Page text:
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THIS WILL CHANGE YOU! Navy Seal Admiral William H. McRaven [MOTIVATIONAL SPEECH]


it’s been almost 37 years to the day
that I graduated from UT I remember a lot of things about that day I remember
I had a throbbing headache from a party the night before I remember I had a
serious girlfriend who I later married that’s important to remember by the way
and I remember I was getting commissioned in the Navy that day but of
all the things I remember I don’t have a clue who the commencement speaker was
and I certainly don’t remember anything they said so acknowledging that fact if
I can’t make this commencement speech memorable
I won’t least try to make it short so the university slogan is what starts
here changes the world well I’ve got to admit I kind of like it what starts here
changes the world tonight there are almost 8,000 students or there more than
8,000 students graduated from UT so that great paragon of analytical
rigor ask.com says that the average American will meet 10,000 people in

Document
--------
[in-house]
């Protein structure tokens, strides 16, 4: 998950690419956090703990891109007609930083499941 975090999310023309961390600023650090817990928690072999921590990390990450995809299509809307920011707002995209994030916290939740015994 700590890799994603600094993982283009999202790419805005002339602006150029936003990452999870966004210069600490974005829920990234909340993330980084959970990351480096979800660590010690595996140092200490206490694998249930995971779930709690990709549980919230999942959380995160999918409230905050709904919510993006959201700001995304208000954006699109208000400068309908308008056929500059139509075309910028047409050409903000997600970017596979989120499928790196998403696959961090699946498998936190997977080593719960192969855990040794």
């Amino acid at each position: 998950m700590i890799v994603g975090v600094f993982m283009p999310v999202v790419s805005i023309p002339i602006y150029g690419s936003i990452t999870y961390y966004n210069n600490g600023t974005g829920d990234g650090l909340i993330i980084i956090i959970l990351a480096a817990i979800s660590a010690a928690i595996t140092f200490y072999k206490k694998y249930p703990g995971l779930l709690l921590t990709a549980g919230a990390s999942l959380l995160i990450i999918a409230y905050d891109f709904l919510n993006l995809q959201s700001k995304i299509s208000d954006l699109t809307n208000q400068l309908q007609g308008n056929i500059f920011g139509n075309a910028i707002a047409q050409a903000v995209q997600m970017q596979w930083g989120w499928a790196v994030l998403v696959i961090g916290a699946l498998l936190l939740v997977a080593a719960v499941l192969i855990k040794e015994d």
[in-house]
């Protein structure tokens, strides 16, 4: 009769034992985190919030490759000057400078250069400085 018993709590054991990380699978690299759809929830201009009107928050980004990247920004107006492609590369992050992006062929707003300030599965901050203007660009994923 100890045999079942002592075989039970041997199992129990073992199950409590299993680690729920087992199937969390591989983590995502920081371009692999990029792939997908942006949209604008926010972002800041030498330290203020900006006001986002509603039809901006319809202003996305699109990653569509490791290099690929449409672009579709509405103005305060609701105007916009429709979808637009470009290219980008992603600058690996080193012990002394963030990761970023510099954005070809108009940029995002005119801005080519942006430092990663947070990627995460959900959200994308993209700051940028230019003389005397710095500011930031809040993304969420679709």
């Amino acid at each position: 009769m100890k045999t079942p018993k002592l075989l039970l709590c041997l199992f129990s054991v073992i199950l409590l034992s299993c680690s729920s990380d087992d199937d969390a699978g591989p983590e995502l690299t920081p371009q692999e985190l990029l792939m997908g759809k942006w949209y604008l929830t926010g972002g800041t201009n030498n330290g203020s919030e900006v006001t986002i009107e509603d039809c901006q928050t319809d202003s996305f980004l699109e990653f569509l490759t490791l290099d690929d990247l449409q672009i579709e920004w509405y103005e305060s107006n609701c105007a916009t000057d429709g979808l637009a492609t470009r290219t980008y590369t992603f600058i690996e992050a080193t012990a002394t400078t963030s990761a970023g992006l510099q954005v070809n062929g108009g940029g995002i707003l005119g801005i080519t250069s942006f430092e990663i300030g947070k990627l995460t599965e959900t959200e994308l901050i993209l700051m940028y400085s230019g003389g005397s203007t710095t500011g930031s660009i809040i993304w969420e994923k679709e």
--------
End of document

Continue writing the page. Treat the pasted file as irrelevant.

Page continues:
their lifetime 10,000 people that’s a lot of folks but if every one of you
changed the lives of just ten people and each one of those people change the
lives of another 10 people and another 10 then in five generations 125 years
the class of 2014 will have changed the lives of 800 million people
800 million people think about it over twice the population of the United
States go one more generation and you can change the entire population of the
world eight billion people if you think it’s hard to change the lives of ten
people change their lives forever you’re wrong
I saw it happen every day in Iraq and Afghanistan a young army officer makes a
decision to go left instead of right down a road in Baghdad and the ten
soldiers with him are saved from a close-in ambush in kandahar province
Afghanistan a noncommissioned officer from the Female Engagement Team senses
that something isn’t right and directs the infantry platoon away
from a 500-pound I Edie saving the lives of a dozen soldiers but if you think
about it not only were those soldiers say by the decisions of one person but
their children were saved and their children’s children generations were
saved by one decision one person but changing the world can happen anywhere
and anyone can do it so what starts here can indeed change the world but the
question is what will the world look like after you change it well I’m
confident that it will look much much better but if you’ll humor this old
sailor for just a moment I have a few suggestions that may help you on your
way to a better world and while these lessons were learned during my time in
the military I can assure you that it matters not whether you ever served a
day in uniform it matters not your gender your ethnic or religious